, Volume 12, Issue 4, pp 394-405

Fluorescence Imaging and Whole-Body Biodistribution of Near-Infrared-Emitting Quantum Dots after Subcutaneous Injection for Regional Lymph Node Mapping in Mice

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This study compares fluorescence imaging to mass spectroscopy (inductively coupled plasma–mass spectroscopy, ICP–MS) for detection of quantum dots (QDs) in sentinel lymph node (LN) mapping of breast cancer.


We study the accumulation of near-infrared-emitting QDs into regional LNs and their whole-body biodistribution in mice after subcutaneous injection, using in vivo fluorescence imaging and ex vivo elemental analysis by ICP–MS.


We show that the QD accumulation in regional LNs is detectable by fluorescence imaging as early as 5 min post-delivery. Their concentration reaches a maximum at 4 h then decreases over a 10-day observation period. These data are confirmed by ICP–MS. The QD uptake in other organs, assessed by ICP–MS, increases steadily over time; however, its overall level remains rather low.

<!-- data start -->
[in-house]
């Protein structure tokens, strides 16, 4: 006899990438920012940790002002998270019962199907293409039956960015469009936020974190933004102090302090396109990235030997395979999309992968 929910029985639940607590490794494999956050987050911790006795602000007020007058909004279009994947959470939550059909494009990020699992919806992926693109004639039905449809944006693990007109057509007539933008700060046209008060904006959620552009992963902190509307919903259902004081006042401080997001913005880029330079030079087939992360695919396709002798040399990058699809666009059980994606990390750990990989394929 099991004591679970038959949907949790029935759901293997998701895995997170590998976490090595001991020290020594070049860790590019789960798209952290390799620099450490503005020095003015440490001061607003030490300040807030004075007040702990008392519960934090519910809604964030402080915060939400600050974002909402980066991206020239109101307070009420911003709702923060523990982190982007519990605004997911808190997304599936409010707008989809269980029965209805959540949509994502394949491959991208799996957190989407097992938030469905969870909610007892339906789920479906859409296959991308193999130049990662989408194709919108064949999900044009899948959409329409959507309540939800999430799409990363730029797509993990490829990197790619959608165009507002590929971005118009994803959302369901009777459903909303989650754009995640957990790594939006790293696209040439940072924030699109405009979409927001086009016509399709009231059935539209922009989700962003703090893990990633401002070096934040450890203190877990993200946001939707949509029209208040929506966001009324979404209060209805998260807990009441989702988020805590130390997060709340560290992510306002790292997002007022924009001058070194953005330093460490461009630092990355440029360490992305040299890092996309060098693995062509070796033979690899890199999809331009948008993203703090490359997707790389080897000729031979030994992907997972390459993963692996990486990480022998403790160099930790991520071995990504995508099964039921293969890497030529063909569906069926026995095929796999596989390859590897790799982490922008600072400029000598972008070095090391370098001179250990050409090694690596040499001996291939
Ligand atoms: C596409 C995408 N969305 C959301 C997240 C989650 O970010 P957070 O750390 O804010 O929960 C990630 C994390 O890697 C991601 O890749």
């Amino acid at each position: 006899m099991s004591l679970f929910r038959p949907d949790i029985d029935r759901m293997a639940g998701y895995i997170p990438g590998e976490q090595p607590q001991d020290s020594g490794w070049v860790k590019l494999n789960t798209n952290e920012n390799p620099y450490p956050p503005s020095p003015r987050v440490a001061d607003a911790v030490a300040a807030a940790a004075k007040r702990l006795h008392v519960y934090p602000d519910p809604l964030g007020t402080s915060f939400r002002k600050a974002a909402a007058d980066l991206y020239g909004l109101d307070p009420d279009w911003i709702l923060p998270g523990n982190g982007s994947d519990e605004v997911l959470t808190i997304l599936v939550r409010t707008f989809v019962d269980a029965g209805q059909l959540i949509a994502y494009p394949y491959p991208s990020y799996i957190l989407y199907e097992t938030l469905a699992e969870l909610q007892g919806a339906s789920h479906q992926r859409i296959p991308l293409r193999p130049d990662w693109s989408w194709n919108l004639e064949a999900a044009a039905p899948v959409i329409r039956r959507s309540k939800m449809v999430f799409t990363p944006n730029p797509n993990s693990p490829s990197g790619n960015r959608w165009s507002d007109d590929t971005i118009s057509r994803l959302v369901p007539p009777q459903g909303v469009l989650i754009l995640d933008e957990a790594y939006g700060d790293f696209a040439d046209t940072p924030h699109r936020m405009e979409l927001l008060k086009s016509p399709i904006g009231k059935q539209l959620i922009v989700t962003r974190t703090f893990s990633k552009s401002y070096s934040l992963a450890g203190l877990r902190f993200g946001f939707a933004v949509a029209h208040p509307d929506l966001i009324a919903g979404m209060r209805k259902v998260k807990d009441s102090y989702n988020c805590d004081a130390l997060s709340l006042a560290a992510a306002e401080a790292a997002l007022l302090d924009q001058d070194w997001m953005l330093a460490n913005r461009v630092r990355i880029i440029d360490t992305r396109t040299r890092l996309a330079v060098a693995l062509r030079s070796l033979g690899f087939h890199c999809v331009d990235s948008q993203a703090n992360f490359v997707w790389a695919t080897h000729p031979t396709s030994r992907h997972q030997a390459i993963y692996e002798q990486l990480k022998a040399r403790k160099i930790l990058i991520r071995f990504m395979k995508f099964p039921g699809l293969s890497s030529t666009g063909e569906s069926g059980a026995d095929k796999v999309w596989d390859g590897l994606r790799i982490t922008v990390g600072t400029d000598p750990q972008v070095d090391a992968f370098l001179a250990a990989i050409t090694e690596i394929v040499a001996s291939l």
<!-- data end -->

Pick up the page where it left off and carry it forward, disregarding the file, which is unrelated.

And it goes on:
Fluorescence imaging can be used as a non-invasive alternative to ICP–MS to follow the QD accumulation kinetics into regional LNs.

Manuscript category and significance

The present “research article” addresses near-infrared-emitting quantum dots detection by fluorescence imaging as a non-invasive and reliable method for identification of regional lymph nodes for their eventual use in breast tumor patients.